Nezu museum is a small museum close to Omotesando, where the private collection of Nezu Kaichirō (1860-1940) is on display. Nezu Kaichirō was a Japanese businessman (famous for his work at Tōbu Railway) and an avid collector of pre-modern Japanese and East Asian art. The museum was established in 1941 after his death. His collection survived World War II as they shipped it to the countryside to keep it safe.
The main reason to visit this place is the exquisite cafe that immerses you in a green environment, quite unlike its surroundings in the trendy Omotesando neighbourhood. The entrance fee of the cafe is rather steep, as you will need to pay the entrance fee for the museum as well (JPY 1100 for adults). But without this additional fee this cafe would be too crowded I guess.
Two of the teahouses in the garden.
The walls of the cafe are made up of glass and the inside is kept a little bit on the dark side, so the effect of the green surroundings is amplified. One part of the roof seems to be made from Japanese paper (washi) that adds to the atmosphere. The veins of the washi first reminded me of the shadows of tree leaves.
After your coffee you can take a walk in the carefully maintained garden, which kind of felt like a wilderness in summer due to its thick foliage. Statues are placed all over the garden as an extension of the museum exhibit. It is interesting that it was not possible to see the surrounding buildings from the garden, you really seem to be out of the city.
The pond at Nezu museum garden.
The garden has a pond, four teahouses (you cannot enter) and a stone path that takes you up and down through the garden. It is larger than I initially thought so you will need at least 30 minutes to get around, and preferably longer. The original garden started out at the start of the 20th century after Nezu Kaichirō purchased the land in 1906 and was designed in the shinzan-yūkoku style (which means deep mountains and mysterious valleys). There are 8 specific views in the garden (see the map in the leaflet you receive at the entrance of the museum), but they are not really all that special.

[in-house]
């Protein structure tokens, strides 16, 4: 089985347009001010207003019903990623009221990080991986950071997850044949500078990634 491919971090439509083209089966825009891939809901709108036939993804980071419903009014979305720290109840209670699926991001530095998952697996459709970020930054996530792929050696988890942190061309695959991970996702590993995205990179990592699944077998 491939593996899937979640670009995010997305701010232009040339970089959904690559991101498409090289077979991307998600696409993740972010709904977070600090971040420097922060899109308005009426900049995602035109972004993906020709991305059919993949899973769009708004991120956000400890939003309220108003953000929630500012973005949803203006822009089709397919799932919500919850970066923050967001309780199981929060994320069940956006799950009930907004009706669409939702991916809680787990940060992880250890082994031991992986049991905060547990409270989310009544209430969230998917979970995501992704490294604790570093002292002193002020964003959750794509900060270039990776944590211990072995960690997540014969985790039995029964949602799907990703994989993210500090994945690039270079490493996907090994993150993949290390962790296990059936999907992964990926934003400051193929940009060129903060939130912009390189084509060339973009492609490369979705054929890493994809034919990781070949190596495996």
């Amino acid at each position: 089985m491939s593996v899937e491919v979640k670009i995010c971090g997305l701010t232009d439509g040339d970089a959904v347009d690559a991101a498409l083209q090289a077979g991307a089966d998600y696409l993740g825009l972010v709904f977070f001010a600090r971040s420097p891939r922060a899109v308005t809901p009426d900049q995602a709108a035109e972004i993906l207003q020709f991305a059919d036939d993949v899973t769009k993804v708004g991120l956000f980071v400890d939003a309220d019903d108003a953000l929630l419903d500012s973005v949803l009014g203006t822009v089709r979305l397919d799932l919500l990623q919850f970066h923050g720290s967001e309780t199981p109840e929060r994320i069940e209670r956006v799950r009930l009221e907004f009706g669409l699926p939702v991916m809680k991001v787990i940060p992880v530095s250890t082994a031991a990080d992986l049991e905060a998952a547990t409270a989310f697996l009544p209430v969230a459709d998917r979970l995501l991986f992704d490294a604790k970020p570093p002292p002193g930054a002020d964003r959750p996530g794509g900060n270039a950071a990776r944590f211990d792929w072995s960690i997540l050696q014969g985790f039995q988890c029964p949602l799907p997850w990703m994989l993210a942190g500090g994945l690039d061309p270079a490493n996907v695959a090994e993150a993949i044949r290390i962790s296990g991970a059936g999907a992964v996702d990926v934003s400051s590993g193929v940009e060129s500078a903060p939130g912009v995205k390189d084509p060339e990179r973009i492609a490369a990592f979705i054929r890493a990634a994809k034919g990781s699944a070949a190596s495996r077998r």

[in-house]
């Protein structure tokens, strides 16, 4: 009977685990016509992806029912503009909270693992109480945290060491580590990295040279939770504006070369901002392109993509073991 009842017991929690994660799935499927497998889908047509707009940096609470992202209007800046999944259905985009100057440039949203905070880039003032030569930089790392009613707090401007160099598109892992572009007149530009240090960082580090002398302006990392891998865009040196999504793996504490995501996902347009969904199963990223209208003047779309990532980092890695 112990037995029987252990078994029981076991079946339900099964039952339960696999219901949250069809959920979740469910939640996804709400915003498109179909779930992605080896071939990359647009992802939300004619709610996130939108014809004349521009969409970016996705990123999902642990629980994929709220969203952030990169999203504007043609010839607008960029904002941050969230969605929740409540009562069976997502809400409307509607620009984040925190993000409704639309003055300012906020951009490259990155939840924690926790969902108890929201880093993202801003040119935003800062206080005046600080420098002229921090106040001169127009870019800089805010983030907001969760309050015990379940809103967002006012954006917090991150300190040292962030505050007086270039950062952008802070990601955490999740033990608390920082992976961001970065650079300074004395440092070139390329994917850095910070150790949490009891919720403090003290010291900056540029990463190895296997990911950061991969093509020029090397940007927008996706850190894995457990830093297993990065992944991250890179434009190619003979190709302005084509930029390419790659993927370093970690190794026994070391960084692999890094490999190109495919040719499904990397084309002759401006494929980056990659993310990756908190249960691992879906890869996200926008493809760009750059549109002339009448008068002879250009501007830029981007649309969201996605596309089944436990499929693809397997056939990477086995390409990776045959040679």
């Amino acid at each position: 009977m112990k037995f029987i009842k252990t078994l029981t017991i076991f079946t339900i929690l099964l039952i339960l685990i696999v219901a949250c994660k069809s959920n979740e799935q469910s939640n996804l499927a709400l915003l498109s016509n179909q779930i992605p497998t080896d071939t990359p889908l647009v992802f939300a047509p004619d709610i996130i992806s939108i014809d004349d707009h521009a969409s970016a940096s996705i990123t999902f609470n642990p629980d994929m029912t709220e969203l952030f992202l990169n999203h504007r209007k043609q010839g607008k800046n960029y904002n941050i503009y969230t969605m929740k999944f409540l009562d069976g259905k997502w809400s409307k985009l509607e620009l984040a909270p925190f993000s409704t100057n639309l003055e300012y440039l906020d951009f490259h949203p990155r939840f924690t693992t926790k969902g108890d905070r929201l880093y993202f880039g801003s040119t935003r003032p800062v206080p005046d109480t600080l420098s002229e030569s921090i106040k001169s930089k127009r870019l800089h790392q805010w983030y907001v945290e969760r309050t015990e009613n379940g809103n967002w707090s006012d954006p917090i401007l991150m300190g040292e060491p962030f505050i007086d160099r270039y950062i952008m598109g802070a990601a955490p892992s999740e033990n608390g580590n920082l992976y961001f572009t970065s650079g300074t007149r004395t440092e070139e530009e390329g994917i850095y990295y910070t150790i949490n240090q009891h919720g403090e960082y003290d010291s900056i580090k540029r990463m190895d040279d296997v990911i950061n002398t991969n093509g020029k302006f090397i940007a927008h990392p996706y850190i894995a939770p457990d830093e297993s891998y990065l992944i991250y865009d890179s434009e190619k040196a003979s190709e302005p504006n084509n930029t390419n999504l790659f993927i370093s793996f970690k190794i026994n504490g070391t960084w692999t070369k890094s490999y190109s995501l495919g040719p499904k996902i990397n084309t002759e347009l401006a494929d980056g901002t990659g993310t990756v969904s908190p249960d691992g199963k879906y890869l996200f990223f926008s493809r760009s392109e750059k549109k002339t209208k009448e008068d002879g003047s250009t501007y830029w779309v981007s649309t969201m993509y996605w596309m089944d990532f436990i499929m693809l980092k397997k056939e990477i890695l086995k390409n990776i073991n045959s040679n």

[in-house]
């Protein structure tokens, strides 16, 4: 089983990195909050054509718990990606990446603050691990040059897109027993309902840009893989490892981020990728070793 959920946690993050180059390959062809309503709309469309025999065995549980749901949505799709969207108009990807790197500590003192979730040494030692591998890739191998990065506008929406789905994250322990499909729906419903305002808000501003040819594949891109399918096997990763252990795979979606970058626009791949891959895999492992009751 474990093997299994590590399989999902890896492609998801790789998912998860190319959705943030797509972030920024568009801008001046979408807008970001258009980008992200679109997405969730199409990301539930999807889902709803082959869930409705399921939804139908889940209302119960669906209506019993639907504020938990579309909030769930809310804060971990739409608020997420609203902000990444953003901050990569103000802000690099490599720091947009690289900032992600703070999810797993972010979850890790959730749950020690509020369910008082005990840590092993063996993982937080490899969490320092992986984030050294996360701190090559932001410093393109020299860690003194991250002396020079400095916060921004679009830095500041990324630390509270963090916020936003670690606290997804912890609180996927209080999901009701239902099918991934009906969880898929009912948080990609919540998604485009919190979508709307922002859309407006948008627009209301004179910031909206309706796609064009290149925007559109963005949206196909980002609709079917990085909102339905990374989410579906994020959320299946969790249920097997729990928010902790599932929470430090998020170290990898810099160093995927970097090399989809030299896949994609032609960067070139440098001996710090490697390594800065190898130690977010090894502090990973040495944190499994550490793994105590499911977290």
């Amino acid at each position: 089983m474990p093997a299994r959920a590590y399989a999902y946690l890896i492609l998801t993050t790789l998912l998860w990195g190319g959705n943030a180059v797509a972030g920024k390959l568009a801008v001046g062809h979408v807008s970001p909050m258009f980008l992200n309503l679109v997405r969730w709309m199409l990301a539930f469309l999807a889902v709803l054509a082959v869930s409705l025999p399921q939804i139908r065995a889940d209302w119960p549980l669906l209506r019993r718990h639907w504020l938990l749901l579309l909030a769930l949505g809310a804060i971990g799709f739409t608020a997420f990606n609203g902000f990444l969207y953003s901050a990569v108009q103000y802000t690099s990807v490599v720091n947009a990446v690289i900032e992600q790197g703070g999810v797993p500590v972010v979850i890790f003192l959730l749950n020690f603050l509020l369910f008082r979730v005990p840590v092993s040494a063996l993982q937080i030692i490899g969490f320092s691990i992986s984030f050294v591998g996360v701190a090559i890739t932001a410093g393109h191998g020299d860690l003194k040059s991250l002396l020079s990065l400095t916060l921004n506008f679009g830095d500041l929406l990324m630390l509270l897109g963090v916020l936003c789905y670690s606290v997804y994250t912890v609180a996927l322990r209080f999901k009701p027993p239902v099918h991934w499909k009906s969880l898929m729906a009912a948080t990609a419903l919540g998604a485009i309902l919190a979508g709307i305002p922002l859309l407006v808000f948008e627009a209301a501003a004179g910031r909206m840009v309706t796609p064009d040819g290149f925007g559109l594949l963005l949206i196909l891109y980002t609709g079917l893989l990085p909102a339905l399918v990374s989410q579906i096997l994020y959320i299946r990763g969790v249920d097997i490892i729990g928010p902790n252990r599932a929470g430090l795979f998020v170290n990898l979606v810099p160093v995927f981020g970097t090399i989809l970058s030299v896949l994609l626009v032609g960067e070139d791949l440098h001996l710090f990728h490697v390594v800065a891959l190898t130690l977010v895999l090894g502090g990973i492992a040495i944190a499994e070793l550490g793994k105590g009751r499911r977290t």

As a bonus, there is the museum with many artefacts from China, Korea and Japan. As I heard the museum was rather small, I had quite low expectations, but I was positively impressed with the collection of bronze pots, Japanese scrolls and ceramics (there was a special ceramics exhibition when I visited). Please note only a limited part of the collection is on display at any given time.
Inside Nezu museum.
It is also very foreigner-friendly as all of the items have English explanations. While at other museums there is always some sort of unbalanced provision of information, in this museum everything was nicely explained in English as well. I really appreciated the explanation for the picture scrolls, where an English translation was provided for every section of the story so you could follow the story very well.
The museum building was completed in 2009, by the renowned Japanese architect Kengo Kuma.
Nezu museum is not related in any way to the old Tokyo neighbourhood called Nezu.
Entrance of Nezu museum
6-5-1 Minamiaoyama, Minato-ku, Tokyo
Omotesando Station – 8 minutes walk (Chiyoda line, Ginza line, Hanzomon line)
Opening hours: 10:00-17:00 (last entry 16:30)
Entrance fee: JPY 1100
When to best visit? spring, summer or autumn
Why visit? stunning cafe and beautiful garden in the middle of the city
Name in Japanese: 根津美術館